February 2, 2010
Cataloging another example of inequality on the marriage front
Banning same-sex unions from being legally recognized is a curious business. Prop 8 supporters in California have tried to make the argument that such a ban is not discriminatory, and yet witness the effect Missouri’s ban on same-sex marriage has had on the lives of Kelly Glossip and his partner, Highway Patrol Cpl. Dennis Engelhard:
When Highway Patrol Cpl. Dennis Engelhard was killed in a Christmas Day traffic accident near Eureka, the agency described him as single with no children.
Gov. Jay Nixon called on Missourians to pray for Engelhard’s family, who “lost a beloved son and brother.”
Neither statement tells the whole story.
Engelhard, hit by a car that lost control in the snow, was gay. He left behind a partner of nearly 15 years who was not mentioned in his obituary or official information released by the Highway Patrol, although members of the agency knew about his sexual orientation.
If Engelhard had been married, his spouse would be entitled to lifetime survivor’s benefits from the state pension system — more than $28,000 a year.
But neither the state Highway Patrol pension system nor Missouri law recognizes domestic partners.
The combination of laws and restrictions combine to form quite a quandary: your partner can only receive your pension benefits after your death if you’re married, and you can’t get married because you’re gay. (Yes, you can still marry someone of the opposite sex. And Richard Loving could have married any white woman he wanted. The situations are far from identical, of course, but I think the argument that a person could legally marry someone other than their chosen partner side-steps the actual issue at hand in both cases.) More on that quandry:
Under the rules of the state pension system that covers the Missouri Highway Patrol and Department of Transportation workers, if a trooper dies in the line of duty, his or her spouse is eligible for lifetime survivor benefits. . . .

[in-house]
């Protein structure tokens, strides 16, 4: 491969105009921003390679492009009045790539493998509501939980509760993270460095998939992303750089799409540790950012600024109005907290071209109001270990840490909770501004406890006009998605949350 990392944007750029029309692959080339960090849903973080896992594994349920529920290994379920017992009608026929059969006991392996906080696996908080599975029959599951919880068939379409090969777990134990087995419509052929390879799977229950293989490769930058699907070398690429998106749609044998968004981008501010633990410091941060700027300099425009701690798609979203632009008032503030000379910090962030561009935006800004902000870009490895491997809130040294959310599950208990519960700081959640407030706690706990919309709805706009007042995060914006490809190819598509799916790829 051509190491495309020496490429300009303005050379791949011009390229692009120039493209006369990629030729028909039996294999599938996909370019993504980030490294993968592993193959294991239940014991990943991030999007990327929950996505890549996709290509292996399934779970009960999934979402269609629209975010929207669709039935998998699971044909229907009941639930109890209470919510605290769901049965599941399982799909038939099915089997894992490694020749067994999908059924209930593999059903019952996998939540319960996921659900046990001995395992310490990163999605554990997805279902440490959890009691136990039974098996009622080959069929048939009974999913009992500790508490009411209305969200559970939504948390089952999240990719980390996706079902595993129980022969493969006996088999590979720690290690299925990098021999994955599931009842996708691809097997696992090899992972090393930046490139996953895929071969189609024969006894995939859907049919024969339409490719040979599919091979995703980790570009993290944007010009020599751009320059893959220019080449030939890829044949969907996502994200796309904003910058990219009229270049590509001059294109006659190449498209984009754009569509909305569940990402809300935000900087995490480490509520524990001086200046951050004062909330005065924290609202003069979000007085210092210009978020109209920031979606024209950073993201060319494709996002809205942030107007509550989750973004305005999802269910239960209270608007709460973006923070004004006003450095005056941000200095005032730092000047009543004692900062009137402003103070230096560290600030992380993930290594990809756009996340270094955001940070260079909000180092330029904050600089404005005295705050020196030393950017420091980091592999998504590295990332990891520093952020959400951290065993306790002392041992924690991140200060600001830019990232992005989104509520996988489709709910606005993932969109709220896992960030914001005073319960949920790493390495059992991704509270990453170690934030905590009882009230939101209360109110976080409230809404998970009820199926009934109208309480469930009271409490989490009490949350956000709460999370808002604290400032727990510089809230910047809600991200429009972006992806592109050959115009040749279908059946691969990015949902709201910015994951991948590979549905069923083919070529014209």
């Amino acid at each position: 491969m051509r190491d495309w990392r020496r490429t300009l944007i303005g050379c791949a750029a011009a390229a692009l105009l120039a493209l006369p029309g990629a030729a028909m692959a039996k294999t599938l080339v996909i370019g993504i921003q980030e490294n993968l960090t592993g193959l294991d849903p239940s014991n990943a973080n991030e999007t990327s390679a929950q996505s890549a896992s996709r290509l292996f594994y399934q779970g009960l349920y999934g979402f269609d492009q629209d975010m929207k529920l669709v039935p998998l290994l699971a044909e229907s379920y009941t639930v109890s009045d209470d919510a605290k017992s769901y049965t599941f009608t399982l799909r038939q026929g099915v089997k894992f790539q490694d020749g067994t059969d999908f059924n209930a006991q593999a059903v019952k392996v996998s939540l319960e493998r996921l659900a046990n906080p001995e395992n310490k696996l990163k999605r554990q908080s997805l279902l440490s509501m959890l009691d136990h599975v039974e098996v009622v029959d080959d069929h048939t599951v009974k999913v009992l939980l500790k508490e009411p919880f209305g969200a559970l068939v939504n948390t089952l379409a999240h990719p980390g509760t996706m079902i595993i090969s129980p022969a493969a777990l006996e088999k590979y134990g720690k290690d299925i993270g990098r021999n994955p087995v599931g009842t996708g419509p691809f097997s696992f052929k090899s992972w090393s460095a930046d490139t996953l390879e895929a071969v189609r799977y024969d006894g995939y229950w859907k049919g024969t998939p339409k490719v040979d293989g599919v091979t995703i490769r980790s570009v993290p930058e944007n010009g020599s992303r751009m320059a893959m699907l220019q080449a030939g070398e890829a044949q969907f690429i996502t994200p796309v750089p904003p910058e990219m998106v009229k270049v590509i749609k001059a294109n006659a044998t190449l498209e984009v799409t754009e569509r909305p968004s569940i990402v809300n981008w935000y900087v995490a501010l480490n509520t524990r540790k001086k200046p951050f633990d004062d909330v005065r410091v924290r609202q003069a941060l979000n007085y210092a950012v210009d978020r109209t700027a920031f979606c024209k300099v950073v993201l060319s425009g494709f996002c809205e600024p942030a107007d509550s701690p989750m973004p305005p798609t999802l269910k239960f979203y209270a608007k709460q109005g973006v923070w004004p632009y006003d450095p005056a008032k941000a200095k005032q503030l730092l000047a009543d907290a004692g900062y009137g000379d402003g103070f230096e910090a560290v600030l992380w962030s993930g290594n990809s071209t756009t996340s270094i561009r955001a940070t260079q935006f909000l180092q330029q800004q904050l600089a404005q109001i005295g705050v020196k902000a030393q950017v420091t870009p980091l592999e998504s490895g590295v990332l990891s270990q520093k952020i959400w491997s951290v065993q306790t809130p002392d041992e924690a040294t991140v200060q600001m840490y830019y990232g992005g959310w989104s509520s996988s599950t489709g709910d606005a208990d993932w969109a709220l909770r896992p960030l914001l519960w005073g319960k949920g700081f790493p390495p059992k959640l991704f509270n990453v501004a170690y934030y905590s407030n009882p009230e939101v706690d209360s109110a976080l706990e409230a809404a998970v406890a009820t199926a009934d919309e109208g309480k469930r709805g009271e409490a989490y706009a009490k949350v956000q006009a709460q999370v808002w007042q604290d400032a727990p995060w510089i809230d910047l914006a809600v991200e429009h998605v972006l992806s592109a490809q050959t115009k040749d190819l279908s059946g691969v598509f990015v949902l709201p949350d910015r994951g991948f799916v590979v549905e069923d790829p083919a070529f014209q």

But Missouri pension law is clear about defining a spouse, recognizing only a marriage between a man and a woman.
Engelhard’s benefits cannot legally go to a next of kin. Because he had no legal children either, there are no survivor’s benefits under the pension.
So, basically, only married troopers and/or troopers with children leave behind survivors? I appreciate that the rules of the pension system likely date back to a time when men were the primary breadwinners in the family, and single-income families were the norm, so a trooper’s widow would rely on that pension to support herself and her family after her husband was gone. I also wonder if there might be financial constraints preventing survivor benefits from covering “single” troopers (be they actually single or just single in the eyes of the Missouri government). Nevertheless, it’s difficult for me to look at this situation and not see how the rules as they currently stand privilege one type of family—and really, one type of trooper—over others. I fail to see how that’s not discriminatory.